Securing Smart Cities, a not-for-profit global initiative that aims to solve the existing and future cybersecurity problems of smart cities, unites tens of security experts and activists around the world, and many of them will head to Las Vegas in order to share their expertise.
August 3rd, Mandalay Bay, Four Seasons, Suite 35336 on the 35th floor, North Wing
Securing Smart Cities round table
Security of anything starts from conversation. In order to discuss the hottest problems surrounding cyber security in a modern city, the initiative supporters and conference guests are invited to a discussion about the major problems modern cities are facing today.
Questions to be discussed:
- What are the lessons that smart cities infrastructure could take away from other areas (like corporate cyber security)?
- What is the main difference between approaches to smart cities cyber security and general corporate cyber security?
- When it comes to cyber security people think of the perimeter that should be protected. What is the perimeter of a smart city?
- Is it the right time to do bug bounties for smart cities?
August 5, Friday, Bally’s convention centers (Track 2, 1 PM)
(Ab)using Smart Cities: The Dark Age of Modern Mobility
In their talk, Securing Smart Cities supporter Matteo Beccaro from Opposing Force, along with his fellow researcher Matteo Collura from Politecnico de Torino, will disclose the results of an examination of the security of three different targets belonging to a “sample” city. The first one involves a smart parking solution, in which the user pays the stop in a park by means of a token device, enabled and disabled manually. Having examined the token, some security flaws were identified. These allow a malicious user to make modifications without leaving a trace and pay nothing for the stop.
The second area under analysis regards bike sharing. This time’ the spotted security flaws are both hardware (better physical) and software side. In fact, the card used to unlock the bicycles can be easily cloned, meaning bikes might be removed from their stations without alerting the central system.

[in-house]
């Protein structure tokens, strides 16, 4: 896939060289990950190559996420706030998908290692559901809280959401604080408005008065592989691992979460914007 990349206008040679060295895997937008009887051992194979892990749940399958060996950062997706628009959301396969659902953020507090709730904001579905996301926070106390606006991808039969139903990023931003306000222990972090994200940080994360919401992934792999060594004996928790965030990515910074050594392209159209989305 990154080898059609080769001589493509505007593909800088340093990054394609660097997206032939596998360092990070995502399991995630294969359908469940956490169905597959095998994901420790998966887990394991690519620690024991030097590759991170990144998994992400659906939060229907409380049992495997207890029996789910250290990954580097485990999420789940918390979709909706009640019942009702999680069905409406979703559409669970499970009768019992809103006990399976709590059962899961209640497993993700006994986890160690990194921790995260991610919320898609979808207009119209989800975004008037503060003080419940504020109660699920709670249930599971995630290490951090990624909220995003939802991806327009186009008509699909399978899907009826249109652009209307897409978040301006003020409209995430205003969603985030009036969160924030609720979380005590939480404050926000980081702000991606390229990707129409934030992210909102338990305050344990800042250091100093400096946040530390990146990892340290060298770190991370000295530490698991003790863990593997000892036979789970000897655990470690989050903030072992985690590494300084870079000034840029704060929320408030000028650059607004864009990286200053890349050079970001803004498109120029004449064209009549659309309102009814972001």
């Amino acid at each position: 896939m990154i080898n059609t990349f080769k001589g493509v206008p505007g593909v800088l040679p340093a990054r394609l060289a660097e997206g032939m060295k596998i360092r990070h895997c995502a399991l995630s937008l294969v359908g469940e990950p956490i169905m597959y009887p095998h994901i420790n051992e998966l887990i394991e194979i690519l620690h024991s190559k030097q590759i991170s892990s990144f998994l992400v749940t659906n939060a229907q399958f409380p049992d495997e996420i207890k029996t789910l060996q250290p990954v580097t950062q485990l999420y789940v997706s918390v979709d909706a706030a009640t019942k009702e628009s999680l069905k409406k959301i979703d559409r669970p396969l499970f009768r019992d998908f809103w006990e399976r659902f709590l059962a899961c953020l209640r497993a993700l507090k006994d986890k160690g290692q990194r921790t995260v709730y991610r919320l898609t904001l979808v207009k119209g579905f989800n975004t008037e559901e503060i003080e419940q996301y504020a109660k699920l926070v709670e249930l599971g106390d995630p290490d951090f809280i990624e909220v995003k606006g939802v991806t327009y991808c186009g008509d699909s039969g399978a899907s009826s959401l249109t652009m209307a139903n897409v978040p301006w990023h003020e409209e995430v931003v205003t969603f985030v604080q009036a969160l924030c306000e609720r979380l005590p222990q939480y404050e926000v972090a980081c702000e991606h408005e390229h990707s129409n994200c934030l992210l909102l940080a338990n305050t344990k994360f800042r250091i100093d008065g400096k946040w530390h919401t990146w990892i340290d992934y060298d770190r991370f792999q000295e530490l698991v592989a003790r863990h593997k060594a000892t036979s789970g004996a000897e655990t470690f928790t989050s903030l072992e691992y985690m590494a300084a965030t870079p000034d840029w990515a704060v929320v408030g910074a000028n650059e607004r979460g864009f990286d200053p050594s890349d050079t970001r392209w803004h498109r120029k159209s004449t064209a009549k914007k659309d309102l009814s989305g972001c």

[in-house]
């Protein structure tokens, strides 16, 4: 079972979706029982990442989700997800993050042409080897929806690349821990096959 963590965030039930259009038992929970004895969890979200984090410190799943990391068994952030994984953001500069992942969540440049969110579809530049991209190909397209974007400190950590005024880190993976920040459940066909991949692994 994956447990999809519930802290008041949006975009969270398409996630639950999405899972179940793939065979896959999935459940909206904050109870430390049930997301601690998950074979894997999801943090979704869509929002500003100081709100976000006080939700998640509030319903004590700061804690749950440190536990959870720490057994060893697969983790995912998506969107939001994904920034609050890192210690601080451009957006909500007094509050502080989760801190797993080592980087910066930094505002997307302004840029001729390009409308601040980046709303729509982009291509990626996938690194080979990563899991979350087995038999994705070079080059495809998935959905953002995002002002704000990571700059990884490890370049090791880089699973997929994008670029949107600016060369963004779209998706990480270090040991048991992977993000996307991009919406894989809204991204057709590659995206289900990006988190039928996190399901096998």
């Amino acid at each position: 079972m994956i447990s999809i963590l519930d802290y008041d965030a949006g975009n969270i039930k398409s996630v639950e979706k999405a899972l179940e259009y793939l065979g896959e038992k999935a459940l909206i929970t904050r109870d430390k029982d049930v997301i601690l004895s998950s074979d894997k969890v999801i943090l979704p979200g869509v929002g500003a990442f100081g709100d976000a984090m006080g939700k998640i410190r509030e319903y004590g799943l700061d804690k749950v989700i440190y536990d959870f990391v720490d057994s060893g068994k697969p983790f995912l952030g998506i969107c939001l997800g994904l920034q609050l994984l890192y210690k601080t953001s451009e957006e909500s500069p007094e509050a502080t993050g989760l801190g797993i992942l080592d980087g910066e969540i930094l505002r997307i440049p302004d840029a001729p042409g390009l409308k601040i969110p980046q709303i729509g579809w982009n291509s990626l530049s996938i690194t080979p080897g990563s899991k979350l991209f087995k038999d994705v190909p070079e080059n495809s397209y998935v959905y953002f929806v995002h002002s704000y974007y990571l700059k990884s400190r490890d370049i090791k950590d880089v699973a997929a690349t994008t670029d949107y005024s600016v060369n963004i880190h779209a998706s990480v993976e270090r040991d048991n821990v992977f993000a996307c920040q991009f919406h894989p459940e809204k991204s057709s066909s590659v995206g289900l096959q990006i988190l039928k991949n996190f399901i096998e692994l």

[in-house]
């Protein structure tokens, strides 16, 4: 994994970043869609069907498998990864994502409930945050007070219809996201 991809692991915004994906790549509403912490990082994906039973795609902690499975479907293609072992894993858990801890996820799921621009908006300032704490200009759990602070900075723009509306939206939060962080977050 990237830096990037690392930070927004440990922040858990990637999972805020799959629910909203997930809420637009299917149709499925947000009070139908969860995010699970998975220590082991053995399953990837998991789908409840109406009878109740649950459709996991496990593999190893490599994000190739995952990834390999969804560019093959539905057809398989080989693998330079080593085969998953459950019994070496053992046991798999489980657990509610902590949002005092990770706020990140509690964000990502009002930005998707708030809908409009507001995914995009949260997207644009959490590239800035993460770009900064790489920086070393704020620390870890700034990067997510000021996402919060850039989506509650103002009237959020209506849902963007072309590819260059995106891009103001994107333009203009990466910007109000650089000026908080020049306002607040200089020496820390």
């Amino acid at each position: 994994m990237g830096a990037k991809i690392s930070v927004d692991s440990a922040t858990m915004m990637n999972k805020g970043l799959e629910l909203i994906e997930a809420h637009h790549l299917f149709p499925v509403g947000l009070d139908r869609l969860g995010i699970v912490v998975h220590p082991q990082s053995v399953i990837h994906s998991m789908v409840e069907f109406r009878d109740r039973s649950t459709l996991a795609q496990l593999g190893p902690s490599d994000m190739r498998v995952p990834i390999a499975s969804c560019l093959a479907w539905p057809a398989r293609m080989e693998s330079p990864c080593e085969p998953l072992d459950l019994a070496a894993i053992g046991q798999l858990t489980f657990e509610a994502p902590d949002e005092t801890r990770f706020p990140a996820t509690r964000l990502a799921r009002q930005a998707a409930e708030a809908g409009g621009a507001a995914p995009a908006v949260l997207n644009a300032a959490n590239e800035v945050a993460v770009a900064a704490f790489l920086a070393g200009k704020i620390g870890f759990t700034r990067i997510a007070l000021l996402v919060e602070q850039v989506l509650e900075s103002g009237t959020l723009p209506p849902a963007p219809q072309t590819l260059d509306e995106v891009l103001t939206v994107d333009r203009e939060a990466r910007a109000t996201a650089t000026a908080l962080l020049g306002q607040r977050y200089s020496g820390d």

Last but not least, the third area is a recap of the last years’ research on public transport with an update. This security issue is potentially really dangerous and transparent, allowing a malicious user to ride on bus, metro and tram for free forever.
August 6, Saturday, Bally’s convention centers
How the Smart-City becomes Stupid
In their talk, Vladimir Dashchenko and Denis Makrushin from Kaspersky Lab will present an exciting overview of the current state of security in some parts of a modern city. This will include a look at smart terminals for payments and e-gov services, booking terminals in airports and also city road infrastructure, including speed cameras, traffic meters and network equipment. Even in not so smart cities, those devices are already processing gigabytes of citizens’ data and unfortunately are not always secure enough to defend against third-parties set on manipulating them. Along with description of vulnerabilities, the speakers will provide some suggestions on possible security measures that could eliminate those issues, and make modern cities safer from a cyber perspective.